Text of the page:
Asked last weekend in California about not waiting out the rain and running the Daytona 500 to completion, NASCAR Vice President of Competition Robin Pemberton said, “That’s fine if we didn’t have other obligations further down the road. Teams had to start traveling out here Monday evening or Tuesday at some time. It’s a great race. There’s a lot of prestige that goes along with it, but it is just one of our many, many races that we conduct during the season and all of our races basically have the same guidelines whether it’s rain shortened and we try to do for the fans and out of respect for the people who are sitting in the stands. For instance you can look at what we went through at Michigan a couple years ago. What if we had gotten 100 laps at Michigan and then actually sat there for three more days to get the race in? Where do you draw the line? I think everybody knows going in what we’re faced with and understands.”
So last weekend the traveling circus that is NASCAR racing was off to lotus land with Matt Kenseth riding the crest of his first career Daytona 500. Roush Fenway Racing rules at Auto Club Speedway, especially of late. The team has a collective six wins at the 2 mile track near Los Angeles, including the last four February events there, and Kenseth owns two of them. Back to back triumphs in the February race in 2006 and '07.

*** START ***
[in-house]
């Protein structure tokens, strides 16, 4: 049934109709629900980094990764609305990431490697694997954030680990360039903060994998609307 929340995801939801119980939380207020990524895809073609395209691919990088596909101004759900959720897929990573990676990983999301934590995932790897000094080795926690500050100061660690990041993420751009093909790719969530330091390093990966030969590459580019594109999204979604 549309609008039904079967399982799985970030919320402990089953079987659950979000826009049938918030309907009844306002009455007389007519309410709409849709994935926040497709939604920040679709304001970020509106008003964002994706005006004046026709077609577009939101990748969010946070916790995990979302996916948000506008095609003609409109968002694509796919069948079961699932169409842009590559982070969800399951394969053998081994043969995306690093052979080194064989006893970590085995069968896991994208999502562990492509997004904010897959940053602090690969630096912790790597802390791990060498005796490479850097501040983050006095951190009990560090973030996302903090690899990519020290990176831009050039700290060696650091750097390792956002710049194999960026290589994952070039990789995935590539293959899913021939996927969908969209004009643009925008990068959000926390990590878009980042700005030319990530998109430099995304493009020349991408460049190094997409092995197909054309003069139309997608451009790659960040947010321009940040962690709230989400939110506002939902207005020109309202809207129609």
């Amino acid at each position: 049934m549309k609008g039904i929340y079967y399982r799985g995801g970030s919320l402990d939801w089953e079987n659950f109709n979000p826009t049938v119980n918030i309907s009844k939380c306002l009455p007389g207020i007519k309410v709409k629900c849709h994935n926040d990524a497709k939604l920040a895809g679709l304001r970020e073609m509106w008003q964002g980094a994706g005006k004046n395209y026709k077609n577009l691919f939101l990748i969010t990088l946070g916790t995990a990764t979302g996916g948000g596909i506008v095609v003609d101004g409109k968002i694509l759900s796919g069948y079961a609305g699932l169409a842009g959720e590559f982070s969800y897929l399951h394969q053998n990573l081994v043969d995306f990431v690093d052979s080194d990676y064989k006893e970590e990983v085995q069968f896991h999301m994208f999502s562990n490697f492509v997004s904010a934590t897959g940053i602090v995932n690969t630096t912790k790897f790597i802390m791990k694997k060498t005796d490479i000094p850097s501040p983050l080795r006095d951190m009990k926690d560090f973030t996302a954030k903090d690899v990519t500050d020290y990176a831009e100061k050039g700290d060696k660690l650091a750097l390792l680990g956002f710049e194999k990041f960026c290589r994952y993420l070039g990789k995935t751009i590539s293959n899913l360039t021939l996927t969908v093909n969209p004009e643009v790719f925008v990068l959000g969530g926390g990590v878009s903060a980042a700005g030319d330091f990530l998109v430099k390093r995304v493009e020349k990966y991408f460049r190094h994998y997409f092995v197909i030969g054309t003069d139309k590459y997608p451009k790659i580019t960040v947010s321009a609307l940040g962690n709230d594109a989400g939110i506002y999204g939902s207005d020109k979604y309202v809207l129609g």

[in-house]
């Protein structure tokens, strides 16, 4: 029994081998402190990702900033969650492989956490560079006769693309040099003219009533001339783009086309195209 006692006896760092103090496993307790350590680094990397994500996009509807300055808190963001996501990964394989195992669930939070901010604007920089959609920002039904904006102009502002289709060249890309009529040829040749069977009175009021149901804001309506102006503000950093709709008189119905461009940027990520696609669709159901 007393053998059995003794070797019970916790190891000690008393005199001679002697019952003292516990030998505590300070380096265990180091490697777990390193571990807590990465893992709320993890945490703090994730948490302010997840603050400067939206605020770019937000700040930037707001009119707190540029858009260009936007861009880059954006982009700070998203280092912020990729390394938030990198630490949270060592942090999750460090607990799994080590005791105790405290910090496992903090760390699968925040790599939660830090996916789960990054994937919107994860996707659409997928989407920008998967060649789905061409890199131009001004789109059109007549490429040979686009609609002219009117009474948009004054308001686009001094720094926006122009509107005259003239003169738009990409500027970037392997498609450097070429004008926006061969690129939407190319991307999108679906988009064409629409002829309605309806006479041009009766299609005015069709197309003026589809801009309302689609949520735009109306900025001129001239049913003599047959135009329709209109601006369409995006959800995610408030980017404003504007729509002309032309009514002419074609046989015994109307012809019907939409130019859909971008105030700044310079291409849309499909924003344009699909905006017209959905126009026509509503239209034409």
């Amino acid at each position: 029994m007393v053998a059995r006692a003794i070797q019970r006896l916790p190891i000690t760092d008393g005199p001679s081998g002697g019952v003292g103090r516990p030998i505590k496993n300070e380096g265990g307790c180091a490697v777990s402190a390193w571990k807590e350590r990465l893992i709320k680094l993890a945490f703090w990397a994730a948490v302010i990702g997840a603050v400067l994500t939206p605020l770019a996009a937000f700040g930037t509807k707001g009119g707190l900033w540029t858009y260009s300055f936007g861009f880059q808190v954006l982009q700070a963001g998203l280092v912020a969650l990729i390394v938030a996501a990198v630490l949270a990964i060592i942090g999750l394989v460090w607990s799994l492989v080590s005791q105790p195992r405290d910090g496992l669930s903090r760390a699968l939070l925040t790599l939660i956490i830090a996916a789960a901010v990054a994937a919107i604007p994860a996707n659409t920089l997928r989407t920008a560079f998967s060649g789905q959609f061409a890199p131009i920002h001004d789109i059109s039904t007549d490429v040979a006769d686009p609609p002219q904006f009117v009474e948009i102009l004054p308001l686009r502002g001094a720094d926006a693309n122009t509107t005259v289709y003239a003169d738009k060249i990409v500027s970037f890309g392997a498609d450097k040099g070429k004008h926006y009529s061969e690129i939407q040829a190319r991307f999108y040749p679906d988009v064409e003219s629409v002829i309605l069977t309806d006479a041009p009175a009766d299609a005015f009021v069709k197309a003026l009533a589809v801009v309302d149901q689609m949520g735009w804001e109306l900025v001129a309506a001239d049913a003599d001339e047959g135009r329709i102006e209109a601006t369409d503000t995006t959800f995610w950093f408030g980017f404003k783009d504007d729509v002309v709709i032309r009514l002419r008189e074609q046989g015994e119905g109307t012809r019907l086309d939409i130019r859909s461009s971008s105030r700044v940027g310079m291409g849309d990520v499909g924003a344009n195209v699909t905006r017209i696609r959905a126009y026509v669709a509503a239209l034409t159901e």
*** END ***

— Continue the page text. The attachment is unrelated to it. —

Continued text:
Teammate Carl Edwards is the defending Auto Club 500 champion. Another teammate Greg Biffle won the race in 2005. Speaking before last Sunday’s race Kenseth said, “We know the equipment is there, I really feel like I’ve got the team to win.”
Three-time Sprint Cup Champion Jimmie Johnson finished a disappointing 31st in the season opening Daytona 500. Since winning the 2006 Daytona 500, Johnson has finishes of 39th in 2007, and 27th in 2008 to pair with this seasons 31st place finish. “We knew we weren’t up to speed then,” Johnson said of last season’s poor start. “We were trying to work on it and correct it when we knew we were off. This year we don’t have a clue. We haven’t tested. My fingers are crossed, but I have to have the mindset that we’re going to be off and just have to learn going forward from Fontana.”
After a weekend of fun in the sun in Southern California, the NASCAR contingent moves on to Las Vegas for a weeklong celebration of automobile racing, culminating in Sunday’s Shelby 427. NASCAR week in Las Vegas begins today, featuring USAC Sprint Cars and Midgets on Las Vegas Motor Speedways half-mile dirt track.